How will players follow social distancing guidelines during tournament play?

The presumed answer is: The same way recreational golfers are doing so right now — by remaining at least six feet from each other, removing bunker rakes, leaving the flagsticks in the holes and no pre- or post-round handshakes. Again, though, officials resisted in announcing anything conclusive.

“We know that golf can be played in a safe way that abides by social distancing guidelines, and we’re seeing that in many spaces across the country,” Dennis said. “In general, I think that the daily life of a PGA TOUR golfer and his caddie won’t be tremendously different. We’re just going to have to have some nuances to relate to social distancing and safe sanitation practices.”

How many people will be on-site at tournaments?

I asked a PGA TOUR official this question recently, based on a full-field, televised event with no spectators, which would be at least the first month of the revised schedule. This number would — or could — include players, caddies, tournament officials, grounds crew, dining staff, volunteers, print media and the TV broadcast team.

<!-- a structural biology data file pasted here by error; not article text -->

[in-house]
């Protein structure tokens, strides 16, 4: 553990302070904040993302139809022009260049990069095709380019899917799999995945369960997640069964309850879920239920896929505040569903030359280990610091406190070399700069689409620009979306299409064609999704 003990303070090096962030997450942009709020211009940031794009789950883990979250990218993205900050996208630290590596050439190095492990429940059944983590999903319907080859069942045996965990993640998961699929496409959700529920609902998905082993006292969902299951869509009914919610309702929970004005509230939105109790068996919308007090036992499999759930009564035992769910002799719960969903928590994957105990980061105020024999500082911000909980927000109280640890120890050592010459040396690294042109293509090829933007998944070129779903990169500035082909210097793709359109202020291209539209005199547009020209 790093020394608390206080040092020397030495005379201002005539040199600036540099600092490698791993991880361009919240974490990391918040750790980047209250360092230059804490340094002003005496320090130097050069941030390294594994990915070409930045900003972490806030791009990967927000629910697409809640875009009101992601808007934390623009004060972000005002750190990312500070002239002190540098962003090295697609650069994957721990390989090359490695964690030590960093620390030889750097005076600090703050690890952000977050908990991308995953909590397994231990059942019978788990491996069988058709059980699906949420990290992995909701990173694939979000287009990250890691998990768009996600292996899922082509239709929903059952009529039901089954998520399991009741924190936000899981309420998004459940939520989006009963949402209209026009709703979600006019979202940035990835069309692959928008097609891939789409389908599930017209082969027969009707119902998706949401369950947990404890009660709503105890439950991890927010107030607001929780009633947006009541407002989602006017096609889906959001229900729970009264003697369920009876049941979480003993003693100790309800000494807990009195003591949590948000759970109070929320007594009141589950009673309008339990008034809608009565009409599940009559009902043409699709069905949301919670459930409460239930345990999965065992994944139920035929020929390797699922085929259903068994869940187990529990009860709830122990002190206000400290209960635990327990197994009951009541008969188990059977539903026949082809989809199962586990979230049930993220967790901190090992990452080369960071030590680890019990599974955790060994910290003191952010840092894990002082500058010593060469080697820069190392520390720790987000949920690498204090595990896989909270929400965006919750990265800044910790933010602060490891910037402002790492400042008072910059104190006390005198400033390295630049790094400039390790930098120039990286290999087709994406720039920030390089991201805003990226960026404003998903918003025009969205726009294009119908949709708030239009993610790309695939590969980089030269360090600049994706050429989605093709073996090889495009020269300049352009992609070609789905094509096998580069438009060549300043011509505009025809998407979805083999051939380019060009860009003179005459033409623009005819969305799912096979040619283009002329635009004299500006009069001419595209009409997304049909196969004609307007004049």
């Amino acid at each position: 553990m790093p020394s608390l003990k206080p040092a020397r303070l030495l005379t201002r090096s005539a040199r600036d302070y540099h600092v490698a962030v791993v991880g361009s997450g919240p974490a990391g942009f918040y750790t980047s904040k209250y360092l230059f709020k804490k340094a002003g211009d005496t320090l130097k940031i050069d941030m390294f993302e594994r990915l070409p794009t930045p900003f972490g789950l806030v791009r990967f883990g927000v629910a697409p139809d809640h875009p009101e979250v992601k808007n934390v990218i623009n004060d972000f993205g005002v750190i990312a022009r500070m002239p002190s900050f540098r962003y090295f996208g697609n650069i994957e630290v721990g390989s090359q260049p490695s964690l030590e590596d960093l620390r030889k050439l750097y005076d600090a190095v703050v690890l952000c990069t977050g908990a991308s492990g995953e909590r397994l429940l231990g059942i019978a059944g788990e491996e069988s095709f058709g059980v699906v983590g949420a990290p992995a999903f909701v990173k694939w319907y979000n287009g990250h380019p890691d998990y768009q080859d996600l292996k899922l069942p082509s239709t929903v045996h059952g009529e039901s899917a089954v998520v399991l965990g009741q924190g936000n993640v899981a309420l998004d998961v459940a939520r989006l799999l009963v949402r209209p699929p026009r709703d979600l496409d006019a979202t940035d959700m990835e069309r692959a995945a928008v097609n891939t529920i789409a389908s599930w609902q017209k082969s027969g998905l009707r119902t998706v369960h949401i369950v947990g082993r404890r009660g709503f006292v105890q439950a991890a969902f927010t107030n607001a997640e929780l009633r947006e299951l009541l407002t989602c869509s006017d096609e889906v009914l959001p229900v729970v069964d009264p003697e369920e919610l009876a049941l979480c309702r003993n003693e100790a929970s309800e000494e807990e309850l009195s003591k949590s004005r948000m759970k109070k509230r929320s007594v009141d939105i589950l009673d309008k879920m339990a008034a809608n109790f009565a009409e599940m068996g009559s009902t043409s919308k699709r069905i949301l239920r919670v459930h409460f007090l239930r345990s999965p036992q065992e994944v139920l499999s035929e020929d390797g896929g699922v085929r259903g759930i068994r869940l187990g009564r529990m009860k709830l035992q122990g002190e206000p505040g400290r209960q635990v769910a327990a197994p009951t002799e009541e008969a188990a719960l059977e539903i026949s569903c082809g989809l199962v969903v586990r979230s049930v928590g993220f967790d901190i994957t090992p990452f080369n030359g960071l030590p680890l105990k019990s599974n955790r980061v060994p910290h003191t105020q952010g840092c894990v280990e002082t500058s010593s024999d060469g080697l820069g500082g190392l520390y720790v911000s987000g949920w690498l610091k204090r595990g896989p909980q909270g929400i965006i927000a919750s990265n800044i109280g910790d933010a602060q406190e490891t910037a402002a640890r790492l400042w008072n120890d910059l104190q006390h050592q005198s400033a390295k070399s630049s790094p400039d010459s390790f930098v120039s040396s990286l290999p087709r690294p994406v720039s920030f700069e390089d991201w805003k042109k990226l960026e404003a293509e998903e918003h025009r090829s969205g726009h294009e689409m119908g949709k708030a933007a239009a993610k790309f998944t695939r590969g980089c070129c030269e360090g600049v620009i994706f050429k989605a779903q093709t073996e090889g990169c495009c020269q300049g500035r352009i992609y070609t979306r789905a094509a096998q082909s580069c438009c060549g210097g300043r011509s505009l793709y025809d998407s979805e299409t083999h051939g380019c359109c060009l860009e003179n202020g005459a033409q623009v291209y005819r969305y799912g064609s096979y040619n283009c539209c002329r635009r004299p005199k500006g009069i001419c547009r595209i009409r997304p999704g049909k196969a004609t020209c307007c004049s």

Ryan Young/PGA TOUR. Pictured: The agronomy staff preps the course for the second round of the TOUR Championship in 2017.

“We are still determining and studying the appropriate numbers in regard to essential people on the ground at PGA TOUR events when we resume,” I was told. I do think the general public is a bit naïve to how large this number might be. Players and caddies alone, that’s 300 people right off the bat. I’d think non-competitors would total at least the same, maybe a bit more, putting this final tally somewhere in the 600-700 range.

Will spectators be allowed at tournaments this year? If so, when?

Like most answers to these questions, this remains to be seen. But here’s what we know: The earliest possible date that the general public would be allowed is July 9-12 for the John Deere Classic. The first four events, should they be played as scheduled, will be contested without fans.

How strange will it be to watch a player win on TV with no crowd reaction?

Pretty strange. I don’t think we’ll notice it much on a Thursday morning, when galleries are usually small anyway, but think about a player rolling in a 20-foot birdie putt on Sunday afternoon, pumping his fist in exaltation and … silence.